END SARS, Our New NATIONAL ANTHEM.

 

The Oppressed must not, cannot be neutral in the struggle of the oppressed against the oppressor. -Kwame Nkrumah

The last couple of days has been characterized by an uproar in the Nigerian society. Many Nigerians including celebrities have now taken their demands from just the social media platforms available to them to the streets demanding that SARS be abolished. For those that do not know what SARS means, SARS is a branch of the Nigerian Police force. They are the special anti-robbery squad that specializes in the cubbing of robbery and theft. However, rather than help the citizens, they hassle innocent people by extorting money from them, they carry out illegal arrests, they almost rarely never properly identify themselves when dealing with members of the public and they have from one time to another wounded or killed members of the society.

end sars

I personally haven’t had a one on one experience with them or even had anyone close to me get harassed by the SARS squad but I have heard several stories. Those that should be our protectors are our torturers, those we should run to have become who we have to run from so that we don’t lose our lives. Several lives have been lost to the carefree attitude of these extremely dangerous agents without them being held accountable. I must say, that I’m impressed with the way people have begun to lend their voices to a cause that would make the society a better place. The most unique thing about this protest is the people’s emphasis on not wanting a reform because this has been promised over the years but the call for the absolute abolition of SARS .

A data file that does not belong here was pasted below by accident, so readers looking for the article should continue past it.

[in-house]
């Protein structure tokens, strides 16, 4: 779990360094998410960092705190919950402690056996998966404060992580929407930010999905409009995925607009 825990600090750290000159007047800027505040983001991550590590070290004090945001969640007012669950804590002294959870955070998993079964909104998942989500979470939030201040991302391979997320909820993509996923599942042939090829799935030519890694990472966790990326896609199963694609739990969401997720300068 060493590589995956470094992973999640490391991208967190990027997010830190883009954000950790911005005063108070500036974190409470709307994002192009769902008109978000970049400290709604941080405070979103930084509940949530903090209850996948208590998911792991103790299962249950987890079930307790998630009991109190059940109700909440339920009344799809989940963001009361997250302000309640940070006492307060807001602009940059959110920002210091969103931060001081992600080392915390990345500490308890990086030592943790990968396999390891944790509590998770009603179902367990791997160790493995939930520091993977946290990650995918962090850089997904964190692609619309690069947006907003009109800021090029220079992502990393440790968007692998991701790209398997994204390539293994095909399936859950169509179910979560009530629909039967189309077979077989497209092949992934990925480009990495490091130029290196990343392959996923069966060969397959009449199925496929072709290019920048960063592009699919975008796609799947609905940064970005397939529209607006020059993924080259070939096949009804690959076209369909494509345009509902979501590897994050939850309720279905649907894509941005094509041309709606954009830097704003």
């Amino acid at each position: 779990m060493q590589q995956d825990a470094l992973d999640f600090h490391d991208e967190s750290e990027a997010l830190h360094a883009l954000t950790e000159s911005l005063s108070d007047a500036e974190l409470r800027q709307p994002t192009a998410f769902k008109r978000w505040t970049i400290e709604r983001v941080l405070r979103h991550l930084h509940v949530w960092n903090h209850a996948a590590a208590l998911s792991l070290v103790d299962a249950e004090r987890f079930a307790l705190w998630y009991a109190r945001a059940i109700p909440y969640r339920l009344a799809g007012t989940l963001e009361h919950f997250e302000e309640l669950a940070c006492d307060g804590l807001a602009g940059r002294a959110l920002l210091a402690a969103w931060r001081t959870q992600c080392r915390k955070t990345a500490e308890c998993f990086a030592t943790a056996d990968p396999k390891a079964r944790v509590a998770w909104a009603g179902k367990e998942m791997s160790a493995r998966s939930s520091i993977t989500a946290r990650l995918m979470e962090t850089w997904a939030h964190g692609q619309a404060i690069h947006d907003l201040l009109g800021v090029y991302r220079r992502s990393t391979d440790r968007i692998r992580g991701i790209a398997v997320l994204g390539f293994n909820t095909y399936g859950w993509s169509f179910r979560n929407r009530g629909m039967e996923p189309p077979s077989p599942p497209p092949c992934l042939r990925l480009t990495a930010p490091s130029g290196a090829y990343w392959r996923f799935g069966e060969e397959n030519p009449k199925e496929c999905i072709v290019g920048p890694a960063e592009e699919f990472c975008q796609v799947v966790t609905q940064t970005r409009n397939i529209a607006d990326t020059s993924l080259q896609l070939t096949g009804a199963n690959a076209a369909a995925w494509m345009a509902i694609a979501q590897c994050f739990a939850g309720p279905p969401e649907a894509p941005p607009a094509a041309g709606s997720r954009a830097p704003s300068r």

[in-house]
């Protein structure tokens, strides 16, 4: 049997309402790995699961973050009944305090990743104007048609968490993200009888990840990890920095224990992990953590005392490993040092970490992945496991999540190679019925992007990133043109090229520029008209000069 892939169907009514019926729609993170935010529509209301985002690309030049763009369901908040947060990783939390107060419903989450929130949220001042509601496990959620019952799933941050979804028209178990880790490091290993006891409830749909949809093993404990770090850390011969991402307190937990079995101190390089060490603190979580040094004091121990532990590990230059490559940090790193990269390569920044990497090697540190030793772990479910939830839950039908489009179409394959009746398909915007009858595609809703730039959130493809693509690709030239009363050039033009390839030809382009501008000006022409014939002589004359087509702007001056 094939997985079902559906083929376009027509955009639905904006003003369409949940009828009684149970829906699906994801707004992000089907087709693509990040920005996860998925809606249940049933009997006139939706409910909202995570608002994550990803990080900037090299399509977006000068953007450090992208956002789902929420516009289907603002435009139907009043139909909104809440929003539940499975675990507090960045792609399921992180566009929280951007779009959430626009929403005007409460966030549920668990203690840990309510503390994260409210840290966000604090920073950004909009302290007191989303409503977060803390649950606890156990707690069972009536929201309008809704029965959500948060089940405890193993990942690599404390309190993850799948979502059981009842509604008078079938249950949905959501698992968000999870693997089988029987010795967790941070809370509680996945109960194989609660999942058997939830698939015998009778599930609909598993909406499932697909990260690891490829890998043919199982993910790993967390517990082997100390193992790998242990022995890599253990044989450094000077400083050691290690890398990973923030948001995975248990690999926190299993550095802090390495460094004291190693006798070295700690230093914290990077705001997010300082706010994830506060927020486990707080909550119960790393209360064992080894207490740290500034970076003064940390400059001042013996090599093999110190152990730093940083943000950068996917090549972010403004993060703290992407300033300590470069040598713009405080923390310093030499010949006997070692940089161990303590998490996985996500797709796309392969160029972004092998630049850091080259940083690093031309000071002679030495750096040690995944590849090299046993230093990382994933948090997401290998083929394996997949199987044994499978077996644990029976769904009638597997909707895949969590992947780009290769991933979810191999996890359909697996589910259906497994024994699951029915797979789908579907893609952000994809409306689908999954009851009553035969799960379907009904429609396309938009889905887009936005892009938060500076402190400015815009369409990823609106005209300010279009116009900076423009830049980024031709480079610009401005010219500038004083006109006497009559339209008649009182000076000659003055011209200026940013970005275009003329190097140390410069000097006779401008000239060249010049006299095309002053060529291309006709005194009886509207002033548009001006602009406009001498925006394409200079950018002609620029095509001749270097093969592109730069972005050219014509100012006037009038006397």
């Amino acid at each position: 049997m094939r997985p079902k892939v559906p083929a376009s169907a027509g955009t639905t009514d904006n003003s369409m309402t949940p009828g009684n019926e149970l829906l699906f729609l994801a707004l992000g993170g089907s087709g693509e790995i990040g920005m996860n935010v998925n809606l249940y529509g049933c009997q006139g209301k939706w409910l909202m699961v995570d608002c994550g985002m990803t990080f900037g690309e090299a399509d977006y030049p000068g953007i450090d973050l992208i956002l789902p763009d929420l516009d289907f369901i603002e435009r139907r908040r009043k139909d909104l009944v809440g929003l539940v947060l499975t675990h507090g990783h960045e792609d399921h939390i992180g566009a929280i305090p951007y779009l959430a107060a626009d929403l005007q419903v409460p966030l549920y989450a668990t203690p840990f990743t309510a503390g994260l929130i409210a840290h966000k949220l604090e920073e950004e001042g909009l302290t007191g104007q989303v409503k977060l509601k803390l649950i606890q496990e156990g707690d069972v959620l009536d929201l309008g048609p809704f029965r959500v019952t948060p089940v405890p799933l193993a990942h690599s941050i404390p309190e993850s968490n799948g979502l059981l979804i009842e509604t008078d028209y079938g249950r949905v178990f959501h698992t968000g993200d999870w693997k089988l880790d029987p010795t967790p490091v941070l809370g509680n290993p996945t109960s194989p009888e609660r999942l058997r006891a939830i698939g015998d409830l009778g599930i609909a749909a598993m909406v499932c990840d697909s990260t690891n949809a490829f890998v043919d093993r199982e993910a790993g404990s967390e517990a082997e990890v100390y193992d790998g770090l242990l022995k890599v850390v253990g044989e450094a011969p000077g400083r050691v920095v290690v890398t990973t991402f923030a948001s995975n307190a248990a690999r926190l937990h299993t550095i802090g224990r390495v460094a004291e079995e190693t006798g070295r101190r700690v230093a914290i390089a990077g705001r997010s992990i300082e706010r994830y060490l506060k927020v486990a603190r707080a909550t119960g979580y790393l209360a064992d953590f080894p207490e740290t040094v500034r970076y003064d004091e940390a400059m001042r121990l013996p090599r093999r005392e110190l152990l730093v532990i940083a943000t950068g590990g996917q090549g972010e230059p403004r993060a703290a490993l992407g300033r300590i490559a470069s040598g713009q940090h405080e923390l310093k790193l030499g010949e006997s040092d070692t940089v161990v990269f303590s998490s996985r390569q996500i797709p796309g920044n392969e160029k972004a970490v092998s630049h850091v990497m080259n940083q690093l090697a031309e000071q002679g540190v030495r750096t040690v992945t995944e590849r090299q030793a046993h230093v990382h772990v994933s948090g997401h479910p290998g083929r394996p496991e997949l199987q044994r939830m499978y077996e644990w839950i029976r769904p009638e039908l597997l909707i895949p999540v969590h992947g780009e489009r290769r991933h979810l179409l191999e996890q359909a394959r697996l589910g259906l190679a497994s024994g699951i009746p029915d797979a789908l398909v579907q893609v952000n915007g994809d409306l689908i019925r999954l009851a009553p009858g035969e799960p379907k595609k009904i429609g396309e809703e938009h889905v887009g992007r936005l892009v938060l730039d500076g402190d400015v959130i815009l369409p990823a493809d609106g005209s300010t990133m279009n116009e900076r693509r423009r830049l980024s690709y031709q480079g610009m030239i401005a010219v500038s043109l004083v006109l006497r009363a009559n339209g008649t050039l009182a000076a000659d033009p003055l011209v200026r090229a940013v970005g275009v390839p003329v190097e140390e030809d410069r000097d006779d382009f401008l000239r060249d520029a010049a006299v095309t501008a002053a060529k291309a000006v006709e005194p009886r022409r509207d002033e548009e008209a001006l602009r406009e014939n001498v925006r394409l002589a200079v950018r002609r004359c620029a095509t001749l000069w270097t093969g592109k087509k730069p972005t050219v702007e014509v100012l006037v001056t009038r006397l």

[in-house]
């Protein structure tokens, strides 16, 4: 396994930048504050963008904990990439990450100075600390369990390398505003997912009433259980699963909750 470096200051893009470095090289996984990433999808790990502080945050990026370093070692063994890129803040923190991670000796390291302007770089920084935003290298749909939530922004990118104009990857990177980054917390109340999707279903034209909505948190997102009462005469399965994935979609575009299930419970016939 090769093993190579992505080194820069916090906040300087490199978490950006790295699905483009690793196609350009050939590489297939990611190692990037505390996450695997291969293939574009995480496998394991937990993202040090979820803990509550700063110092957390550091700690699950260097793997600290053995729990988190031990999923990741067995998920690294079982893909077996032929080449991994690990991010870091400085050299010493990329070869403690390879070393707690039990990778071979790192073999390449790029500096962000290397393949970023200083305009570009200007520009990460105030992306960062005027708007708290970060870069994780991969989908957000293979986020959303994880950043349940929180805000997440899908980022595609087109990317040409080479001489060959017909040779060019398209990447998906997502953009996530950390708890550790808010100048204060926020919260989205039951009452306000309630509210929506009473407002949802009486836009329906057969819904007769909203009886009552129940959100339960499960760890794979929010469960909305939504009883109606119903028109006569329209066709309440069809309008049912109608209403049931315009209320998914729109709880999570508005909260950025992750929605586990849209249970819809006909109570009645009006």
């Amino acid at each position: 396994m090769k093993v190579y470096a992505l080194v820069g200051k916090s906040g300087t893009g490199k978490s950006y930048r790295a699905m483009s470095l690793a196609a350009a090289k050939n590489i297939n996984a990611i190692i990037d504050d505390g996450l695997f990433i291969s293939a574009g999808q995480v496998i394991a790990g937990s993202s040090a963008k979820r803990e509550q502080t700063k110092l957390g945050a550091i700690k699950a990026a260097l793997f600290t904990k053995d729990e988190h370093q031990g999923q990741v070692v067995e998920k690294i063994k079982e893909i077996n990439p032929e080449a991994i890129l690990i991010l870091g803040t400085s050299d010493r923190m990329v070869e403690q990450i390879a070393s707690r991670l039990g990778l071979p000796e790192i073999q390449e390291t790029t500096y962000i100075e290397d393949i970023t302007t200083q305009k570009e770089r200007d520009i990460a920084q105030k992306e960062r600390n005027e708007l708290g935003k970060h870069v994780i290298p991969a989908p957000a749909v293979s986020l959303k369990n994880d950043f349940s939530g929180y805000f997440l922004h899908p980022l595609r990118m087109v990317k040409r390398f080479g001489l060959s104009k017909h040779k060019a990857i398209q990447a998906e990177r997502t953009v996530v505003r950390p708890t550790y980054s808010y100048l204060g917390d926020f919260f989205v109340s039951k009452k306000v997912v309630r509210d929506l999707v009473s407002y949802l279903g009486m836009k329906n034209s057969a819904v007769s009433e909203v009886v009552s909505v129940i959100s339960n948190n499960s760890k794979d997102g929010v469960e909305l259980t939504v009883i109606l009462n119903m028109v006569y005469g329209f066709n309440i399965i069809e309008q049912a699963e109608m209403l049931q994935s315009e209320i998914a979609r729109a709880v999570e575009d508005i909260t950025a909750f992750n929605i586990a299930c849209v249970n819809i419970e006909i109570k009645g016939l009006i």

The last time I think Nigerians ever came together to lend their voices for a cause was during President Goodluck Jonathan’s government in 2012. The major focus of the protest was to ask for the removal of the fuel subsidy. However, I believe that despite the good intention behind the protest, It was a protest that was indirectly orchestrated by the opposite political party to promote unrest and impunity in the Nigerian society at that time.